Study: Severely ill COVID patients in Africa have a far higher risk of dying

Corona testPhoto: Jil Yngland / NTB

People in Africa who become severely ill with coronavirus have a far higher risk of dying than intensive care patients in other parts of the world.

According to a new study, which was published on Friday, the reason may be a lack of equipment for intensive care.

The African continent has so far not been hit as hard by the pandemic as other regions in terms of the number of infections and deaths. 

However, the study’s authors believe that the death rate of those who become ill is possibly even higher than what the study shows, as the data are incomplete.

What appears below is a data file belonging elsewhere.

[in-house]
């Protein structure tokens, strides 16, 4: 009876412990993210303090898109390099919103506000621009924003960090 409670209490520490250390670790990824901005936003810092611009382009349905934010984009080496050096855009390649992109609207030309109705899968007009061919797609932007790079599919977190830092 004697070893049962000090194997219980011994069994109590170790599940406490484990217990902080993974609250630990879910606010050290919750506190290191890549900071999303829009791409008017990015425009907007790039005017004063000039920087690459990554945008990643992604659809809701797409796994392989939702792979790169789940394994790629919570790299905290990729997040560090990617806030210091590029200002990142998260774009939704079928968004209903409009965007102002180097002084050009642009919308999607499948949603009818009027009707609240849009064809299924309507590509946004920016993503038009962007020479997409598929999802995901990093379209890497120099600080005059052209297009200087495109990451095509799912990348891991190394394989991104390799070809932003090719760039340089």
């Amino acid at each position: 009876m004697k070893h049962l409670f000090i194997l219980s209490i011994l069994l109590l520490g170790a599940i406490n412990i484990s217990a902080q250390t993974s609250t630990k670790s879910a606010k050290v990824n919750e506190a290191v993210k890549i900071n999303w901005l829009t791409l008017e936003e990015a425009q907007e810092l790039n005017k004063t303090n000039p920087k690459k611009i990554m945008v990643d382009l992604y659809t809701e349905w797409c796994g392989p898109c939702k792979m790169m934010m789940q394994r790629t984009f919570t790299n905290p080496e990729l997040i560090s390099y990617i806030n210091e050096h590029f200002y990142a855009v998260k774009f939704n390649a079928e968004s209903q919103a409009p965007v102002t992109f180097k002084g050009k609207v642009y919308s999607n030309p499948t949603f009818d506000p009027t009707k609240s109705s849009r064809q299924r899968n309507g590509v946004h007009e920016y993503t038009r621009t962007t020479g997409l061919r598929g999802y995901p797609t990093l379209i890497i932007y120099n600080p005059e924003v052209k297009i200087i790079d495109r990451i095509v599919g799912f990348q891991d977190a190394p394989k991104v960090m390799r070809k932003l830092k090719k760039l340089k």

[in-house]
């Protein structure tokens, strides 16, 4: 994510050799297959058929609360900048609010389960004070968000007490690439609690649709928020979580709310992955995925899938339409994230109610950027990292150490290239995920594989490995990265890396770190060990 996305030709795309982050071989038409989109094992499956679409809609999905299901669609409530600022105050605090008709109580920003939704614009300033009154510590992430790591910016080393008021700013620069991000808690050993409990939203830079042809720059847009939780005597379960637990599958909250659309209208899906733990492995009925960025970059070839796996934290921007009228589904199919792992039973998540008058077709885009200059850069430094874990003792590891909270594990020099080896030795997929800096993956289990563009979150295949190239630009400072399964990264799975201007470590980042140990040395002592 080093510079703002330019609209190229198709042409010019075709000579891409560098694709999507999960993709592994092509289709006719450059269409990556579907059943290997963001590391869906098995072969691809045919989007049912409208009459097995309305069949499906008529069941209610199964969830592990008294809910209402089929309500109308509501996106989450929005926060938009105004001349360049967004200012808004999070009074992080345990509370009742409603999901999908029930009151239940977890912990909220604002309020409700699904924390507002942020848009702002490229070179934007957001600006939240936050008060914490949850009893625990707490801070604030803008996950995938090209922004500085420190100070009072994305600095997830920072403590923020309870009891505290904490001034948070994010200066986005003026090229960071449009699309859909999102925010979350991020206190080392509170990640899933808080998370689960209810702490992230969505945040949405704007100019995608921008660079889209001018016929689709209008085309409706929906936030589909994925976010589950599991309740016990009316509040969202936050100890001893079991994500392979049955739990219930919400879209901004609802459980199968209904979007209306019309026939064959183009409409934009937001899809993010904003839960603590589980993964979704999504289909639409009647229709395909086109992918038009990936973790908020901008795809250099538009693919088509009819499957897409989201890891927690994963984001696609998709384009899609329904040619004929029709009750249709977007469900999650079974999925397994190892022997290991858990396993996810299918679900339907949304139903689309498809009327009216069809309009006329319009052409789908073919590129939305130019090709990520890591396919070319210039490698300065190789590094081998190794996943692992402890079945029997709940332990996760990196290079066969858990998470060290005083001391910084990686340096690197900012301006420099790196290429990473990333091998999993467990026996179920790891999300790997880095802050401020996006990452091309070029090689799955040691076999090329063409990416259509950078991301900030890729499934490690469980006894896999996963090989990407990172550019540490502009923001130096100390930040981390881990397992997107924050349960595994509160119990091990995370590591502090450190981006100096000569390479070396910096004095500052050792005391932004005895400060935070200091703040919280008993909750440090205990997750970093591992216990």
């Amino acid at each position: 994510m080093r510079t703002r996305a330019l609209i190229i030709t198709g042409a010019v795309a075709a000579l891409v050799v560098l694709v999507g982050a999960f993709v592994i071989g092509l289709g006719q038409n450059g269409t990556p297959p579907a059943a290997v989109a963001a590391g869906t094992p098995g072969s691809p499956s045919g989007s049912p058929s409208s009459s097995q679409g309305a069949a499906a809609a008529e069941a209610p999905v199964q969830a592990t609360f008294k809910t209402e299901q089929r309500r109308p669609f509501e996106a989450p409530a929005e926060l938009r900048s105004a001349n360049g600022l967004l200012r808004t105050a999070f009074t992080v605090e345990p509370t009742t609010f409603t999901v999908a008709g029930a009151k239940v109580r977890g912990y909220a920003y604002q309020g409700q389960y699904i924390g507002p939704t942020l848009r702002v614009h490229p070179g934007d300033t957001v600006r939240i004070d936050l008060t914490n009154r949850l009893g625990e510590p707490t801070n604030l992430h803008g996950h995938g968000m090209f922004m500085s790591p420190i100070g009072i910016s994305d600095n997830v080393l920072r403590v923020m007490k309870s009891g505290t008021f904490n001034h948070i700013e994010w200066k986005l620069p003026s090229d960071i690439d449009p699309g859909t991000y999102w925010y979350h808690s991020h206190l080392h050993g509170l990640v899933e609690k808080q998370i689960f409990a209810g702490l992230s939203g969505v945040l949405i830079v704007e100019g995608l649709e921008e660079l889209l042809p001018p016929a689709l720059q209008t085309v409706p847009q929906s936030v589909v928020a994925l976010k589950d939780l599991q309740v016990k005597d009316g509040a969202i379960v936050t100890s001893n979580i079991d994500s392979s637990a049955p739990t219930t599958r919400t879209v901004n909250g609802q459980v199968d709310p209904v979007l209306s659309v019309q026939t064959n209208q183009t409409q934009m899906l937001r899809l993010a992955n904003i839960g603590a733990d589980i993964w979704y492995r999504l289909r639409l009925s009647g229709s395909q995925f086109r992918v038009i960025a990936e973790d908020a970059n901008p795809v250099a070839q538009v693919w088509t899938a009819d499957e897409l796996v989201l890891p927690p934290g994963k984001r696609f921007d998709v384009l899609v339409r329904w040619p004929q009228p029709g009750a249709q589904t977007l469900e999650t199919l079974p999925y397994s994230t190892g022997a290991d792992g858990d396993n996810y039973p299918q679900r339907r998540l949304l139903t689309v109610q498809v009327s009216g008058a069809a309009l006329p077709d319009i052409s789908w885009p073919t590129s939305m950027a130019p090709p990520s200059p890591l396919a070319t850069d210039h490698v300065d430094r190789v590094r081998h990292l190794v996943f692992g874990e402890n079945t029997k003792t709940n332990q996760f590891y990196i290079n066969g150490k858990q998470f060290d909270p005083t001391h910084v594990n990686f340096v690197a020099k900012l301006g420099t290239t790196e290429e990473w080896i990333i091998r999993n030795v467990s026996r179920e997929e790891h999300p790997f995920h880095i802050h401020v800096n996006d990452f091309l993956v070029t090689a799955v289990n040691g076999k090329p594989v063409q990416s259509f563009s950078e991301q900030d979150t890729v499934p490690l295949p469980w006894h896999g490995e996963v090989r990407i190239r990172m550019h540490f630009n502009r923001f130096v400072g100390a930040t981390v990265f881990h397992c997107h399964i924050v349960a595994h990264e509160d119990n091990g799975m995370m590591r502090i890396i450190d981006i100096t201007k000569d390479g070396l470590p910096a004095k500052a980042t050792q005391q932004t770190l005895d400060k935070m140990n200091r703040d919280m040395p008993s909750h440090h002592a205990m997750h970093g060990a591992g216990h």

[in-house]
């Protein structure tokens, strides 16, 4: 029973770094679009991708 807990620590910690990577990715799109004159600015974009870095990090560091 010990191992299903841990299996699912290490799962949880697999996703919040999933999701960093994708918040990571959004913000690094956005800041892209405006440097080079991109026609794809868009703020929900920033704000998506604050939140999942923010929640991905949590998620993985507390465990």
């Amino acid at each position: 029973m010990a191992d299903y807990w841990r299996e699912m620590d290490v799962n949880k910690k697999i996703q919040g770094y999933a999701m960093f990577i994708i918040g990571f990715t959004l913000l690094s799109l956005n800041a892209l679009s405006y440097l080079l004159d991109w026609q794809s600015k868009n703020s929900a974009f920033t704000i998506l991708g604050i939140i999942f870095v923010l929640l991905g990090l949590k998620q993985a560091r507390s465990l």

“Our study is the first to provide a detailed and comprehensive picture of what happens to people who become seriously ill with COVID-19 in Africa,” Bruce Biccard, of Groote Schuur Hospital and the University of Cape Town, said in a statement.

Lack of resources?

“Unfortunately, this indicates that our ability to provide adequate treatment is weakened by the lack of intensive care units and limited resources in intensive care units,” he added.

The study followed 3,000 corona patients admitted to intensive care units in ten African countries from May to December last year. Almost half of them died before 30 days had passed.

Elsewhere in the world, the death rate is lower. On average, it is 31.5% among critically ill patients in Asia, Europe, and the American continent. At the same time, it is 48.2% in Africa.

Source: © NTB Scanpix / #Norway Today / #NorwayTodayNews

Do you have a news tip for Norway Today? We want to hear it. Get in touch at


Be the first to comment on "Study: Severely ill COVID patients in Africa have a far higher risk of dying"

Leave a comment

Your email address will not be published.